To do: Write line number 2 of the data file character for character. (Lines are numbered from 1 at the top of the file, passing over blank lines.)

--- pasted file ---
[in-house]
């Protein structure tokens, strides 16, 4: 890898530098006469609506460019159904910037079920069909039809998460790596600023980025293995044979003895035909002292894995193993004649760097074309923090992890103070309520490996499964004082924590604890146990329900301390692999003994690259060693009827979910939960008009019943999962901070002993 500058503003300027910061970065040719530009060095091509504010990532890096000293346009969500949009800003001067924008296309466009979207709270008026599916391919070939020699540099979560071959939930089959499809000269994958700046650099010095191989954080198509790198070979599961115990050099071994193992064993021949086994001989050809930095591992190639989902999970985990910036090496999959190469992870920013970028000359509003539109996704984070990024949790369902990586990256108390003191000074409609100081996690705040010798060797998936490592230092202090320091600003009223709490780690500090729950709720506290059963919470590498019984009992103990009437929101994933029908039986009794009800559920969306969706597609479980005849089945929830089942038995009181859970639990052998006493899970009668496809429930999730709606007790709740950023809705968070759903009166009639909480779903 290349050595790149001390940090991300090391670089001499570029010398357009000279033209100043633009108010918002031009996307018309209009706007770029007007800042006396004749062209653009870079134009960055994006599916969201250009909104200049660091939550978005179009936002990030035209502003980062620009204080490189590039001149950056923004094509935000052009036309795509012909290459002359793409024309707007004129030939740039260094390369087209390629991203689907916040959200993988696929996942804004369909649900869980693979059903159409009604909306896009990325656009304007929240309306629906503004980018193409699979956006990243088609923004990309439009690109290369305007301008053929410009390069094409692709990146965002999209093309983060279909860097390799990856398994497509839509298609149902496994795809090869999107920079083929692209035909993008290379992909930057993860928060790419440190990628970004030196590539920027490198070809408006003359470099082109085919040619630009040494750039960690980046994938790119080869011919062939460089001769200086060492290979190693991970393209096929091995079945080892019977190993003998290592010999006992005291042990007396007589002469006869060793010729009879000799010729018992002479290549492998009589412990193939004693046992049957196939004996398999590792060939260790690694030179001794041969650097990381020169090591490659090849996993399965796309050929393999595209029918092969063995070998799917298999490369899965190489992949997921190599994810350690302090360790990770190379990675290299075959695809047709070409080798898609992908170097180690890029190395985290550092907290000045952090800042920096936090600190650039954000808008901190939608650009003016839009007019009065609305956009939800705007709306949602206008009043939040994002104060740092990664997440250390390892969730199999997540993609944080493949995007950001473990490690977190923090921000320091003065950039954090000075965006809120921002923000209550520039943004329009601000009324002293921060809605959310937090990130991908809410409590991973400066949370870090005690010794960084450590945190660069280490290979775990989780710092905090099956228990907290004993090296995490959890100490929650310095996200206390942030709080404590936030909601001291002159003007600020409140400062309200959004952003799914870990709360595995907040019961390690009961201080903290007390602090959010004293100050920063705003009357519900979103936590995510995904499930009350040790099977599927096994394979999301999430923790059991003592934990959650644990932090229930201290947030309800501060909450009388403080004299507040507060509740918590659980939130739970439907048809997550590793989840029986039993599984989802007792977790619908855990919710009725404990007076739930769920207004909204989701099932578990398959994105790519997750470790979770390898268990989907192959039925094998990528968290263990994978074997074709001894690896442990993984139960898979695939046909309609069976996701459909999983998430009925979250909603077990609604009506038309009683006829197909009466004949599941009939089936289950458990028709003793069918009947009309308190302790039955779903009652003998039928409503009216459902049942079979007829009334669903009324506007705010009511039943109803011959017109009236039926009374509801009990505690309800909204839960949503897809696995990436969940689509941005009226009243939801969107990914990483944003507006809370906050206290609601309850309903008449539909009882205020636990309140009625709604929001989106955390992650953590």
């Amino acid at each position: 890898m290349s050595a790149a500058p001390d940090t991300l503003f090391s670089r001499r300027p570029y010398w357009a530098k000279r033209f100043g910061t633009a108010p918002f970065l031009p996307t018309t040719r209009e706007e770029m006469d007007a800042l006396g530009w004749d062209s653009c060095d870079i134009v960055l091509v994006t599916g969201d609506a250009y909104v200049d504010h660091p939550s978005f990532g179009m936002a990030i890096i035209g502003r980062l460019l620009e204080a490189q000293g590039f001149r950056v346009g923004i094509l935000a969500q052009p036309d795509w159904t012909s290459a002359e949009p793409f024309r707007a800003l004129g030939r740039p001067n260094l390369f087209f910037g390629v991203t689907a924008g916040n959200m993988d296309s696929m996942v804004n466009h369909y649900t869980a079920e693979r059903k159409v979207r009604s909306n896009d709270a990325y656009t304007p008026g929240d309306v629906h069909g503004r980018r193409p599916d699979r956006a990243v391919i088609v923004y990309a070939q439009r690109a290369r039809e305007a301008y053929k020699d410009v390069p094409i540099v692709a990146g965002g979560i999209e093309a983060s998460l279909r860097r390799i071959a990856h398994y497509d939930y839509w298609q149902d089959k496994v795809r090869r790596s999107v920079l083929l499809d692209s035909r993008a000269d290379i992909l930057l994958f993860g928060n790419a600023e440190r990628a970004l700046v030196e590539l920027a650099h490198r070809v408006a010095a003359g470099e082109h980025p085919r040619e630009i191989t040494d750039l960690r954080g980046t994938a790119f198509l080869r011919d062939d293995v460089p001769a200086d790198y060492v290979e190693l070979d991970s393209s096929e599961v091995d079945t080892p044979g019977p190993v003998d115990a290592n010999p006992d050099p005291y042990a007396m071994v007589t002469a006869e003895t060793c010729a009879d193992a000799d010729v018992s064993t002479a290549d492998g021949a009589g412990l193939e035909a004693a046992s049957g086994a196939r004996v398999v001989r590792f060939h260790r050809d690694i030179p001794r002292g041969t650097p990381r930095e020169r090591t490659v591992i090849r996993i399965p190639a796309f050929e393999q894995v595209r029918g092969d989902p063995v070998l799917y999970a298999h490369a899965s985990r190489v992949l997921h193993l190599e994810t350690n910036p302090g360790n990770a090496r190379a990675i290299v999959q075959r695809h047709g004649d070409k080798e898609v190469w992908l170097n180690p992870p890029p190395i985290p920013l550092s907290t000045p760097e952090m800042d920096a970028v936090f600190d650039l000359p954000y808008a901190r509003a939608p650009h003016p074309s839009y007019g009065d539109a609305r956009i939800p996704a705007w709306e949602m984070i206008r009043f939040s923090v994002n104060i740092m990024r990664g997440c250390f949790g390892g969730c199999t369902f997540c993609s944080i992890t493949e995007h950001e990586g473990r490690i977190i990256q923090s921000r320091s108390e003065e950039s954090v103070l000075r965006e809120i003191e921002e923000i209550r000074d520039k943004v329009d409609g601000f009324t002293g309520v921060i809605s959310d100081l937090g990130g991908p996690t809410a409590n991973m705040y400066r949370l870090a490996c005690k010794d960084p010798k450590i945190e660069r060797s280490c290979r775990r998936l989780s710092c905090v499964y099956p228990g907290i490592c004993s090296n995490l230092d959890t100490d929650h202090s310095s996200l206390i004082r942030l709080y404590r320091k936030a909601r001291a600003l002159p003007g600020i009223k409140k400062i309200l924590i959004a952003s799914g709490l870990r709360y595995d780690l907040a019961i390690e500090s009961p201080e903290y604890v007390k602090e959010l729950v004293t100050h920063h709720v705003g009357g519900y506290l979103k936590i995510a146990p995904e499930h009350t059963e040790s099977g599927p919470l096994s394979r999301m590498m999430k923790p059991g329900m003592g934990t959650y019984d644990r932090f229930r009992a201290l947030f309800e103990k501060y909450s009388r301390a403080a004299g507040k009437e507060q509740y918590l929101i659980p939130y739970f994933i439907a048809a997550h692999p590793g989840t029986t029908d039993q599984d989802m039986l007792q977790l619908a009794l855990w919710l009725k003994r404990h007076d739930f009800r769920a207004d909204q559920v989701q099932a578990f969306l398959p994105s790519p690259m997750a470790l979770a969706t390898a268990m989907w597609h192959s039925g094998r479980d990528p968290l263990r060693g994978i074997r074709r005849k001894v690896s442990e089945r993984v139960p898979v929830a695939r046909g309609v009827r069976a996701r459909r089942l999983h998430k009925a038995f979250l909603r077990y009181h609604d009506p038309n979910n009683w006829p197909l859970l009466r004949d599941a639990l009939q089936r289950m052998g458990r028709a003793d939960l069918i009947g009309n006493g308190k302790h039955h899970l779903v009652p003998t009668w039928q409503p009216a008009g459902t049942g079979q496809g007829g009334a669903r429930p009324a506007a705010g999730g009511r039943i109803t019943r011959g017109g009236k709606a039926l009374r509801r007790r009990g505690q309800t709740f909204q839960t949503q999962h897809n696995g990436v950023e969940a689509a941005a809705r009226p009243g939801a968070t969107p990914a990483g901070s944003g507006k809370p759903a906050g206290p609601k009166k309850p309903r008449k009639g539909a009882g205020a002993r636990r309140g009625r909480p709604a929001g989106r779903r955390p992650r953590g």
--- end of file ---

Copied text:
């Protein structure tokens, strides 16, 4: 890898530098006469609506460019159904910037079920069909039809998460790596600023980025293995044979003895035909002292894995193993004649760097074309923090992890103070309520490996499964004082924590604890146990329900301390692999003994690259060693009827979910939960008009019943999962901070002993 500058503003300027910061970065040719530009060095091509504010990532890096000293346009969500949009800003001067924008296309466009979207709270008026599916391919070939020699540099979560071959939930089959499809000269994958700046650099010095191989954080198509790198070979599961115990050099071994193992064993021949086994001989050809930095591992190639989902999970985990910036090496999959190469992870920013970028000359509003539109996704984070990024949790369902990586990256108390003191000074409609100081996690705040010798060797998936490592230092202090320091600003009223709490780690500090729950709720506290059963919470590498019984009992103990009437929101994933029908039986009794009800559920969306969706597609479980005849089945929830089942038995009181859970639990052998006493899970009668496809429930999730709606007790709740950023809705968070759903009166009639909480779903 290349050595790149001390940090991300090391670089001499570029010398357009000279033209100043633009108010918002031009996307018309209009706007770029007007800042006396004749062209653009870079134009960055994006599916969201250009909104200049660091939550978005179009936002990030035209502003980062620009204080490189590039001149950056923004094509935000052009036309795509012909290459002359793409024309707007004129030939740039260094390369087209390629991203689907916040959200993988696929996942804004369909649900869980693979059903159409009604909306896009990325656009304007929240309306629906503004980018193409699979956006990243088609923004990309439009690109290369305007301008053929410009390069094409692709990146965002999209093309983060279909860097390799990856398994497509839509298609149902496994795809090869999107920079083929692209035909993008290379992909930057993860928060790419440190990628970004030196590539920027490198070809408006003359470099082109085919040619630009040494750039960690980046994938790119080869011919062939460089001769200086060492290979190693991970393209096929091995079945080892019977190993003998290592010999006992005291042990007396007589002469006869060793010729009879000799010729018992002479290549492998009589412990193939004693046992049957196939004996398999590792060939260790690694030179001794041969650097990381020169090591490659090849996993399965796309050929393999595209029918092969063995070998799917298999490369899965190489992949997921190599994810350690302090360790990770190379990675290299075959695809047709070409080798898609992908170097180690890029190395985290550092907290000045952090800042920096936090600190650039954000808008901190939608650009003016839009007019009065609305956009939800705007709306949602206008009043939040994002104060740092990664997440250390390892969730199999997540993609944080493949995007950001473990490690977190923090921000320091003065950039954090000075965006809120921002923000209550520039943004329009601000009324002293921060809605959310937090990130991908809410409590991973400066949370870090005690010794960084450590945190660069280490290979775990989780710092905090099956228990907290004993090296995490959890100490929650310095996200206390942030709080404590936030909601001291002159003007600020409140400062309200959004952003799914870990709360595995907040019961390690009961201080903290007390602090959010004293100050920063705003009357519900979103936590995510995904499930009350040790099977599927096994394979999301999430923790059991003592934990959650644990932090229930201290947030309800501060909450009388403080004299507040507060509740918590659980939130739970439907048809997550590793989840029986039993599984989802007792977790619908855990919710009725404990007076739930769920207004909204989701099932578990398959994105790519997750470790979770390898268990989907192959039925094998990528968290263990994978074997074709001894690896442990993984139960898979695939046909309609069976996701459909999983998430009925979250909603077990609604009506038309009683006829197909009466004949599941009939089936289950458990028709003793069918009947009309308190302790039955779903009652003998039928409503009216459902049942079979007829009334669903009324506007705010009511039943109803011959017109009236039926009374509801009990505690309800909204839960949503897809696995990436969940689509941005009226009243939801969107990914990483944003507006809370906050206290609601309850309903008449539909009882205020636990309140009625709604929001989106955390992650953590």